We hope you have begun settling into the term. There is no need to engage in platitudes about extraordinary times or exhortations that we are all in this together and doing a great job. We entered the new academic year anxious about our students, our families, our jobs; we are not certain how well we’ll do in our teaching and research or other professional activities under current conditions. The world seems an endless series of epidemiological, climatic, social justice, economic, and political disasters. We’re all doing what we can; we’re doing what we hope is well enough.
Meanwhile, life goes its daily round. The summer has been a season of change at the Faculty Association. We have had a change of leadership and we have new chairs for several committees. In late spring, we posted our anti-racism statement in which we committed to forming a standing committee on Equity. We are now forming the ad hoc Equity Committee under the leadership of our new Vice-President, Dory Nason. This committee will be constituted with members from both campuses and their first task is to develop a specific mandate, which will ultimately be voted on by the membership later this fall prior to its inclusion in our bylaws.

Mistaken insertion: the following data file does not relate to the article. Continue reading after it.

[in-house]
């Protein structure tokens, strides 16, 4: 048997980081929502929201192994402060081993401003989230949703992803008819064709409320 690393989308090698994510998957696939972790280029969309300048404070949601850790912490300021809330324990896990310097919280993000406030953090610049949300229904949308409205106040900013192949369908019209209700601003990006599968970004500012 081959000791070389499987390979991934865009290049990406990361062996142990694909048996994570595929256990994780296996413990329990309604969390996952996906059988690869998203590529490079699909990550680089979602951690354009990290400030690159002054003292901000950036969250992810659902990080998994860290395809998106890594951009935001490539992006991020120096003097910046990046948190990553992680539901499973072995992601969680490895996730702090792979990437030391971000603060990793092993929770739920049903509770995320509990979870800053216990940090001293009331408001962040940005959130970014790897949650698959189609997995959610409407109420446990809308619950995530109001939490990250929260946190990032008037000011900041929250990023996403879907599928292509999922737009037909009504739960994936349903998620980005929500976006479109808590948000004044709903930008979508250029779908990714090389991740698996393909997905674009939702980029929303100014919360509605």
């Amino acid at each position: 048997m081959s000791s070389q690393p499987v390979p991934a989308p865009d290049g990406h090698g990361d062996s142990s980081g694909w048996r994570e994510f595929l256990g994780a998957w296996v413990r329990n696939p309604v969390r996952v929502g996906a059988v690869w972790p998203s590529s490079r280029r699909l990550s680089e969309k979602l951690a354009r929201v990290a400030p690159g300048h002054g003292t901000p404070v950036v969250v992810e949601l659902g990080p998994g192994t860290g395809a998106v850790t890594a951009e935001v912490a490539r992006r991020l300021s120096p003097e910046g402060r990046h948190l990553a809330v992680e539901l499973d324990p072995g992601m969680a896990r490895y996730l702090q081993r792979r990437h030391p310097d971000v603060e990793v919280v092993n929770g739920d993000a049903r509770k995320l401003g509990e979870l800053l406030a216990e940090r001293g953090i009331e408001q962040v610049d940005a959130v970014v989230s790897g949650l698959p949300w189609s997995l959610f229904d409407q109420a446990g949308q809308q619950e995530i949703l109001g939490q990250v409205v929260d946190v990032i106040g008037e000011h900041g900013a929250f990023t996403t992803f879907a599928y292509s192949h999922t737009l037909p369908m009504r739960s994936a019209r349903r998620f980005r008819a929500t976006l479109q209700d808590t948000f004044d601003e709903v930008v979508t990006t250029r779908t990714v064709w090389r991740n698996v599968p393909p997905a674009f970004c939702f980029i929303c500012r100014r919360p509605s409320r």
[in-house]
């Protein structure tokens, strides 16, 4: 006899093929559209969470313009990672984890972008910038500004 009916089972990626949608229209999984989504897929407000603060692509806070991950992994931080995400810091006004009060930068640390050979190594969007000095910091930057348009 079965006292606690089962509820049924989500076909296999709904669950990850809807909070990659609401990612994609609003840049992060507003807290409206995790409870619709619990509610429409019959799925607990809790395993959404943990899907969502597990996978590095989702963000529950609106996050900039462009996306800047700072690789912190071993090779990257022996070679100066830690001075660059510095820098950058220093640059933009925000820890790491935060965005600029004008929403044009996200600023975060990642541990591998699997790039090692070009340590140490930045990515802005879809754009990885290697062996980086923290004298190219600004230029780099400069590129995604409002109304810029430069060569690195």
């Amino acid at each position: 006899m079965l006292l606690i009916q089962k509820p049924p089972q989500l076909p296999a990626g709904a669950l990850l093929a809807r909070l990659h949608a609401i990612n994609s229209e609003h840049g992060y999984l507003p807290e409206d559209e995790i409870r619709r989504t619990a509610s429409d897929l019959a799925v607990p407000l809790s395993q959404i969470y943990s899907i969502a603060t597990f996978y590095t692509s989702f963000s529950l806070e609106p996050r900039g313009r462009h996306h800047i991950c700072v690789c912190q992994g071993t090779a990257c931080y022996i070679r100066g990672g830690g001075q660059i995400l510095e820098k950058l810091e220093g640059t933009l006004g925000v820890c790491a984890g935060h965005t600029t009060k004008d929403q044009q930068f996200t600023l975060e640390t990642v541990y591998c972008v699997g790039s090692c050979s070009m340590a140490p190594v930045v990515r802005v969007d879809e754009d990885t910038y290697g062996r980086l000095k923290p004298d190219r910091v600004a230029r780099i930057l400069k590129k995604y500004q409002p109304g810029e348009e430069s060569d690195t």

Over the summer we also continued to work on a variety of covid-19 related matters, including matters affecting our contract faculty members. We were pleased to announce earlier this week that we reached an agreement with UBC on “excellence tests” for our Lecturers given that their teaching performance this year might well not be indicative of their overall teaching excellence. We are continuing discussions with the University on appropriate compensation for our sessional faculty members, who are paid by the course, given the added work of putting their courses on line and meeting the growing needs of their students. Workloads across our membership are of paramount concern. We are concerned in particular about the teaching loads of our Lecturers and Educational Leadership faculty, who teach a large number of courses every year; many faculty are reporting concerns about their health and wellbeing, often under the rubric “burnout.” The issue of workloads for faculty was discussed at the September 8th Board of Governors meeting, where it was acknowledged that the findings of a survey of tenure and tenure-track faculty conducted by the university on workload produced alarming results. We will continue our dialogue with the University on appropriate relief for our members. Finally, following the announcement by the University of a substantial projected budget deficit, the Faculty Association has also engaged in dialogue with the senior administration to understand the current state of the University’s budget and how it will impact short- and long-term faculty working conditions. These discussions remain ongoing.